Spotlight on the Temple Lofts

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835 Locust Avenue, Long Beach, CA 90813

Anyone who has lived in Long Beach for a long time knows that Downtown was not always the buzzing and hip place that it is now. The area has gone through a major transition over the years but it still maintains its historic charm. The Temple Lofts are a great example of the historic architecture that helps make Downtown Long Beach so special.

Temple Lofts Lobby

History of the Temple Lofts

The Temple Lofts were originally constructed as a Masonic Temple in 1927. The Temple was used by many prominent citizens of Long Beach as the headquarters for the fraternal order York Right, and a variety of other service clubs in Long Beach. The preservation of the Temple and transformation of what it was to the gorgeous condos it is now is really unique.

The designers, Parker O. Wright and Francis H. Gentry, both had extensive careers designing buildings in Long Beach. They designed the Masonic Temple in the Greek Revival architectural style, which is obvious because of the prominent columns on the facade.

What it Looked Like Then

Inside, there were a variety of large assembly halls that are typical of fraternal social orders. Each hall had a different theme, such as Egyptian and Roman, and the building also featured a full theater. Some of the other structures that Wright and Gentry designed include the Scottish Rite Temple, the First Methodist Church at 3rd and Linden, 13 local schools, and a variety of residences and businesses.  

Unit in the Temple Lofts    

The Temple Lofts of Today

Today the Temple Lofts are a stunning combination of old and new, and a testament to the power of reimagining something that was once seen as old and undesirable into one of the coolest places for urban living in all of Long Beach.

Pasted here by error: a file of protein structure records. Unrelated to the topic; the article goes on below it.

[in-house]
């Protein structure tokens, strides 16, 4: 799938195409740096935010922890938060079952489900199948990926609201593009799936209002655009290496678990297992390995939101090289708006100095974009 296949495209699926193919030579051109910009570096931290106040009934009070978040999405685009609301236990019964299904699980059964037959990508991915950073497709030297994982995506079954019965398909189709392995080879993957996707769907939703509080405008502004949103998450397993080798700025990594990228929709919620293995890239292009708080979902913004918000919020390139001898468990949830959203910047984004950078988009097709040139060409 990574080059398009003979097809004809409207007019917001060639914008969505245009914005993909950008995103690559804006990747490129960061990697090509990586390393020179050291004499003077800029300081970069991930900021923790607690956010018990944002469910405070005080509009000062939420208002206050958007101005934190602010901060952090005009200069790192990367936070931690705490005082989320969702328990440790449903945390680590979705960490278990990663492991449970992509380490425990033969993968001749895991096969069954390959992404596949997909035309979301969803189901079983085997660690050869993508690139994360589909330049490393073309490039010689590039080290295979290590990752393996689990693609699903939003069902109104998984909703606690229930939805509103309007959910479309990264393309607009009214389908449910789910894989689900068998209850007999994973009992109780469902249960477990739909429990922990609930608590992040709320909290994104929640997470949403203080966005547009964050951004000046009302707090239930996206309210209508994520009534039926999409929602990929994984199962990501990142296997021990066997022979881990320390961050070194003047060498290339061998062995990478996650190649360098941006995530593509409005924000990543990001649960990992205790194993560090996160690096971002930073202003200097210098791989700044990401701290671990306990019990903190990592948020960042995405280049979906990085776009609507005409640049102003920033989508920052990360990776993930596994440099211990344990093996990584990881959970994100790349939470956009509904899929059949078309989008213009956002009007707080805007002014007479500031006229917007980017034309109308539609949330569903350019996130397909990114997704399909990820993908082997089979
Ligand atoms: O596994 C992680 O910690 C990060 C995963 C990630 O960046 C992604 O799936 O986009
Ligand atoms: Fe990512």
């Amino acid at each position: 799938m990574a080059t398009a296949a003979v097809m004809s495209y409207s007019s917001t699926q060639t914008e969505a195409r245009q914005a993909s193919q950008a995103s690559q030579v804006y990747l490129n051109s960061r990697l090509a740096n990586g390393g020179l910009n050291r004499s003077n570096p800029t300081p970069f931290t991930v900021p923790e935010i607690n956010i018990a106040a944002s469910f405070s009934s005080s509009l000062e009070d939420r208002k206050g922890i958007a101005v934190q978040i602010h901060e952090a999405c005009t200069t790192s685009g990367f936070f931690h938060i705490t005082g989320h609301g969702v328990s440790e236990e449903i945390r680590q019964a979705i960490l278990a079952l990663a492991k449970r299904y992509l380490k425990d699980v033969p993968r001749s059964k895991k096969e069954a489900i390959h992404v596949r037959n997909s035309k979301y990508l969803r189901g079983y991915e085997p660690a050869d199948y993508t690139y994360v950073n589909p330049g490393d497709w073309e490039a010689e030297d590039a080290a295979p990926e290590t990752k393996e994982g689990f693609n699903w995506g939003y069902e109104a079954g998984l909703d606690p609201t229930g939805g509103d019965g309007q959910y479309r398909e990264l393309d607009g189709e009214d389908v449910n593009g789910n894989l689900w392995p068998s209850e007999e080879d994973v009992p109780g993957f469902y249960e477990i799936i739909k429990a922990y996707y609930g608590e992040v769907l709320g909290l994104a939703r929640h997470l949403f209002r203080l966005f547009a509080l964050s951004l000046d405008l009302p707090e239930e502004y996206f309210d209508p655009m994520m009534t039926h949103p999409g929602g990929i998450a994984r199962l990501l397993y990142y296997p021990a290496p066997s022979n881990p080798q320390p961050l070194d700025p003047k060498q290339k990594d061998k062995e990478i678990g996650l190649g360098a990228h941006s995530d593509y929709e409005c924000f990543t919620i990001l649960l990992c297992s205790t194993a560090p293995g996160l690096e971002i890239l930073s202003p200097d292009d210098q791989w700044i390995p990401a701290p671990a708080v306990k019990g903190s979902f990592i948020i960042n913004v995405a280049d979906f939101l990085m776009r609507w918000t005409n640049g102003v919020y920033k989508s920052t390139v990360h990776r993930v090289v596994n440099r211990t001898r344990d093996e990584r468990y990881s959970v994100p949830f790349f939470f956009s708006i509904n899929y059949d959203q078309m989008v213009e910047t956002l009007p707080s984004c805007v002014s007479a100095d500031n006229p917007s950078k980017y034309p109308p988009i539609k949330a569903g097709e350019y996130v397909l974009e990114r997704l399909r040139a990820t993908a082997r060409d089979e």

The lobby of the building is fully restored with a vintage feel that’s a nod to the original design. There are two new towers that are connected by a common area that has amenities like barbeques, a gym, a large spa, and more.

Units range from 1,000 to 2,970 square feet, and there are both single level and dual level units. Many of the units combine an urban loft feel with the privacy of a single family home that isn’t very common in condo living. The lofts feature updated kitchens, spacious bathrooms, interior laundry areas, dramatic windows, original exposed brickwork, ductwork, conduits, and sealed concrete floors. Residents love the central location that allows them to walk to run errands, or just stroll around the city to check out local restaurants, coffee shops and nightspots. 

Kitchen inside Temple Lofts

Get Inspired by the Temple Lofts

Each unit is a blank canvas for the resident. There aren’t really clearly defined rooms in this landmark building, so the opportunity for creativity is practically endless. Just walking through the lobby and looking at all of the vintage decor is enough to inspire anyone to create something really special in their Temple Loft home.  

Interested in Buying Your Own Loft? Let Us Know & We’ll Be Happy To Help.

 

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amyomernik